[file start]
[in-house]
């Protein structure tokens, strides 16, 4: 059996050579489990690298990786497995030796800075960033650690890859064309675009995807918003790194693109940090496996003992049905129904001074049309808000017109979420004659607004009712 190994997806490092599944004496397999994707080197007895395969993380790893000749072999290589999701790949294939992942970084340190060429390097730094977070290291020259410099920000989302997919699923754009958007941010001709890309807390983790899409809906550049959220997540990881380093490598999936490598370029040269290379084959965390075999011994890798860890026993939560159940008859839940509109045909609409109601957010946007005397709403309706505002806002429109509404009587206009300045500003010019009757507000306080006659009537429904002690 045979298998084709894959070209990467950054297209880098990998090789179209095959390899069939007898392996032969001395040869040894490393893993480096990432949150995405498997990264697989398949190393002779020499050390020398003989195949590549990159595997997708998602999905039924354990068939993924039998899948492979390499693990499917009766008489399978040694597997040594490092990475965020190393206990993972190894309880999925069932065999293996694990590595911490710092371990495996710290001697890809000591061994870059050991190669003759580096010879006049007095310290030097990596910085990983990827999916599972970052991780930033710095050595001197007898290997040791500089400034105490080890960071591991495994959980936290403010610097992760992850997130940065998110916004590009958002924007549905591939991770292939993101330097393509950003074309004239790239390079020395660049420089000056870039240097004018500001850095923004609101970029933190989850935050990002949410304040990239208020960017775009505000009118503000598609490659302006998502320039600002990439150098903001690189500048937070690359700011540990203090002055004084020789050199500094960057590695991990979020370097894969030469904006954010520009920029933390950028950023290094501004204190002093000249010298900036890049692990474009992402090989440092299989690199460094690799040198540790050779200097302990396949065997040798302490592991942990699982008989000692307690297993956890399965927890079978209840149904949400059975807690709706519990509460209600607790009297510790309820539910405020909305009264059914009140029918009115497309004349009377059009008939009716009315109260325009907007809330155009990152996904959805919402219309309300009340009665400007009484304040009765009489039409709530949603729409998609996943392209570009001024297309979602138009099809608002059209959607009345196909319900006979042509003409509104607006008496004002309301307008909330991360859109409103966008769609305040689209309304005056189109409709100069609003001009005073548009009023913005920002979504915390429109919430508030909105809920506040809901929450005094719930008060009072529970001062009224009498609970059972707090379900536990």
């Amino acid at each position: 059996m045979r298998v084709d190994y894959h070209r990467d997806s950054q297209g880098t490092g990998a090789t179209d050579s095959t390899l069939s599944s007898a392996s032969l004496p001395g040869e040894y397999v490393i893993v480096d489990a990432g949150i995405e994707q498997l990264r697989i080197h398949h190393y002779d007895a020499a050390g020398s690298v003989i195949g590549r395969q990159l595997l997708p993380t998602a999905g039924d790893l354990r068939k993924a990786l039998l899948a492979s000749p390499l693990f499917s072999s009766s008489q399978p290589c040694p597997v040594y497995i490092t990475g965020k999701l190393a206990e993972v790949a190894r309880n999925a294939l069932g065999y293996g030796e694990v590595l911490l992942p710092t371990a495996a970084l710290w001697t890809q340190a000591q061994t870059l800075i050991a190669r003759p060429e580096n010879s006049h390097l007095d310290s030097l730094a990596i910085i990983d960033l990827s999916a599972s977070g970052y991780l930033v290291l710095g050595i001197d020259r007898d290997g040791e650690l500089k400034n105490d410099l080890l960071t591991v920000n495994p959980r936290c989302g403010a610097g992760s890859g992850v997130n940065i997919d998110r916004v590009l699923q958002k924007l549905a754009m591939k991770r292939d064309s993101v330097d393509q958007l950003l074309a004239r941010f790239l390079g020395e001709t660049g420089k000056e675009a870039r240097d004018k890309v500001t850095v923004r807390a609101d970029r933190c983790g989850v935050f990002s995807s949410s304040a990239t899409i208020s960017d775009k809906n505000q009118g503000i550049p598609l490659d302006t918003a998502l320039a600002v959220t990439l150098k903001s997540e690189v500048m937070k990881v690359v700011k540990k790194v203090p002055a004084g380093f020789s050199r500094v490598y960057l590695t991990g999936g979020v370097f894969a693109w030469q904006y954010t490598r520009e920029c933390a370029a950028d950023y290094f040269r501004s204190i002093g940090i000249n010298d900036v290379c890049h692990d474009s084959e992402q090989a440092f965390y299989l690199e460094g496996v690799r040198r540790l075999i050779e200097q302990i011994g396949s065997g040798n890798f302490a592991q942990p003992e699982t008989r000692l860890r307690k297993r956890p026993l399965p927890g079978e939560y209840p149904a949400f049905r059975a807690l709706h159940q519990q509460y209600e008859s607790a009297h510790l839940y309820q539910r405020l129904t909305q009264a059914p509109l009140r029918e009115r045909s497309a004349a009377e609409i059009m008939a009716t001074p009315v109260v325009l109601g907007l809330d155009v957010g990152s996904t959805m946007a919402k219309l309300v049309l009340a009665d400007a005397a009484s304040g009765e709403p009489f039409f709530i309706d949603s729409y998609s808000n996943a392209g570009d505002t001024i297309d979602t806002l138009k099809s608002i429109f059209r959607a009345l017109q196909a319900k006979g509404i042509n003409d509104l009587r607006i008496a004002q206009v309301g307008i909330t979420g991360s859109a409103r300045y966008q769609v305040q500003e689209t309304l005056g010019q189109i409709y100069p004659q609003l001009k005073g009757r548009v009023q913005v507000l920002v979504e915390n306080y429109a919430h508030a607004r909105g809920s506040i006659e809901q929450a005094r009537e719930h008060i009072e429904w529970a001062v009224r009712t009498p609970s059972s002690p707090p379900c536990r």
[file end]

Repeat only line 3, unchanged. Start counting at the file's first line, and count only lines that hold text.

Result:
């Amino acid at each position: 059996m045979r298998v084709d190994y894959h070209r990467d997806s950054q297209g880098t490092g990998a090789t179209d050579s095959t390899l069939s599944s007898a392996s032969l004496p001395g040869e040894y397999v490393i893993v480096d489990a990432g949150i995405e994707q498997l990264r697989i080197h398949h190393y002779d007895a020499a050390g020398s690298v003989i195949g590549r395969q990159l595997l997708p993380t998602a999905g039924d790893l354990r068939k993924a990786l039998l899948a492979s000749p390499l693990f499917s072999s009766s008489q399978p290589c040694p597997v040594y497995i490092t990475g965020k999701l190393a206990e993972v790949a190894r309880n999925a294939l069932g065999y293996g030796e694990v590595l911490l992942p710092t371990a495996a970084l710290w001697t890809q340190a000591q061994t870059l800075i050991a190669r003759p060429e580096n010879s006049h390097l007095d310290s030097l730094a990596i910085i990983d960033l990827s999916a599972s977070g970052y991780l930033v290291l710095g050595i001197d020259r007898d290997g040791e650690l500089k400034n105490d410099l080890l960071t591991v920000n495994p959980r936290c989302g403010a610097g992760s890859g992850v997130n940065i997919d998110r916004v590009l699923q958002k924007l549905a754009m591939k991770r292939d064309s993101v330097d393509q958007l950003l074309a004239r941010f790239l390079g020395e001709t660049g420089k000056e675009a870039r240097d004018k890309v500001t850095v923004r807390a609101d970029r933190c983790g989850v935050f990002s995807s949410s304040a990239t899409i208020s960017d775009k809906n505000q009118g503000i550049p598609l490659d302006t918003a998502l320039a600002v959220t990439l150098k903001s997540e690189v500048m937070k990881v690359v700011k540990k790194v203090p002055a004084g380093f020789s050199r500094v490598y960057l590695t991990g999936g979020v370097f894969a693109w030469q904006y954010t490598r520009e920029c933390a370029a950028d950023y290094f040269r501004s204190i002093g940090i000249n010298d900036v290379c890049h692990d474009s084959e992402q090989a440092f965390y299989l690199e460094g496996v690799r040198r540790l075999i050779e200097q302990i011994g396949s065997g040798n890798f302490a592991q942990p003992e699982t008989r000692l860890r307690k297993r956890p026993l399965p927890g079978e939560y209840p149904a949400f049905r059975a807690l709706h159940q519990q509460y209600e008859s607790a009297h510790l839940y309820q539910r405020l129904t909305q009264a059914p509109l009140r029918e009115r045909s497309a004349a009377e609409i059009m008939a009716t001074p009315v109260v325009l109601g907007l809330d155009v957010g990152s996904t959805m946007a919402k219309l309300v049309l009340a009665d400007a005397a009484s304040g009765e709403p009489f039409f709530i309706d949603s729409y998609s808000n996943a392209g570009d505002t001024i297309d979602t806002l138009k099809s608002i429109f059209r959607a009345l017109q196909a319900k006979g509404i042509n003409d509104l009587r607006i008496a004002q206009v309301g307008i909330t979420g991360s859109a409103r300045y966008q769609v305040q500003e689209t309304l005056g010019q189109i409709y100069p004659q609003l001009k005073g009757r548009v009023q913005v507000l920002v979504e915390n306080y429109a919430h508030a607004r909105g809920s506040i006659e809901q929450a005094r009537e719930h008060i009072e429904w529970a001062v009224r009712t009498p609970s059972s002690p707090p379900c536990r």